But that emotion is destroyed by bad governance, says Siddharth Dube, author of a book that’s a personal history about being gay
New York-based Siddharth Dube, 53, author and commentator on poverty, public health and development, released his third book, No One Else: A Personal History of Outlawed Love and Sex, published by HarperCollins, yesterday. Dube, whose book centers around the LGBT community and women sex workers in India, spoke to us about why he has mixed feelings about being gay in India.
Q. What is a personal history? Is this a different genre from a memoir or autobiography?
A. A personal history is not strictly a memoir, it is a more amorphous, broad in style, a history of myself intertwined with two social justice causes that I’ve cared passionately for 25 years. It’s about the matter of securing fundamental rights for gay people and for sex workers, both of whom are similarly criminalised in India and elsewhere. My personal life faded out in my mid-30s and took a backseat to my work, and the book is keeping with this.
Q. How honest have you been in the book?
A. It has taken all my courage and determination to write so honestly and candidly about myself, especially about my twin “burdens” of being a feminine boy and then being gay. The first chapter is titled Shame — perhaps that says it all, and expresses what it feels to look back at the life that began with the most crippling feelings of shame. This was in the 1960s, in anglicised Calcutta, a harsh Victorian setting. Anyhow, that particular burden just intensified during my years at Doon, which like most boys-only schools of the British public school mould, was an unedifying and brutal place, at least in that era. So yes, I’ve had to struggle with writing this, and portraying myself not as the successful, confident person I’ve become, but as that ashamed little boy.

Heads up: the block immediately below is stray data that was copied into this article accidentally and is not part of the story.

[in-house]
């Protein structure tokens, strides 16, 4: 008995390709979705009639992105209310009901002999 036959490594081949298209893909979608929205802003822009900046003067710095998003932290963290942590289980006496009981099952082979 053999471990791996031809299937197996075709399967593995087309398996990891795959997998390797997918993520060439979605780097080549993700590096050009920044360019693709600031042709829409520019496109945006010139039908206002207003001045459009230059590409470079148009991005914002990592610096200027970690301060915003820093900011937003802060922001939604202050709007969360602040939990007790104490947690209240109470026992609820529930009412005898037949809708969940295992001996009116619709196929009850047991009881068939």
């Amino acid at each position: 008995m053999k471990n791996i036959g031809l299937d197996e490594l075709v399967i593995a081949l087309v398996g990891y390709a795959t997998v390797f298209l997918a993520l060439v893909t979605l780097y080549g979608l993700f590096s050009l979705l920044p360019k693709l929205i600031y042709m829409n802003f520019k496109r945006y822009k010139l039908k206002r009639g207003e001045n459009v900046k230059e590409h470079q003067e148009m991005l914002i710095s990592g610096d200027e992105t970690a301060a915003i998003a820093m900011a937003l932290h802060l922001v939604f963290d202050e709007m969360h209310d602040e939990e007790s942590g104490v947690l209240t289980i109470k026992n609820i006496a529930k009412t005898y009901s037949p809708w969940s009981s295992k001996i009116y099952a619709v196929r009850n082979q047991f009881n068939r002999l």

Q. The contemporary audience may be getting weary of the oppressed gay narrative…
A. I’m honestly astonished to hear that there are reportedly people who say that they are getting tired of it. The overwhelming majority of gay women and men in India lead desperate, difficult lives — because of the colonial Section 377 — and because most do not belong to privileged urban backgrounds.
Q. Even though homosexuality is criminalised here, we have now started seeing more acceptance and realistic portrayals of the community in India...
A. I have conflicting feelings about India and being Indian. On the one hand, there is no other place that fills me with such great hope. Not only is there democratic empowerment, but many Indians remain characteristically accepting and gentle, not fired up with self-righteous moralising about others. But — and this is India’s continuing tragedy — all that potential is squandered by the bad governance of a breathtakingly corrupt political class. It is high time we held each one of them accountable.
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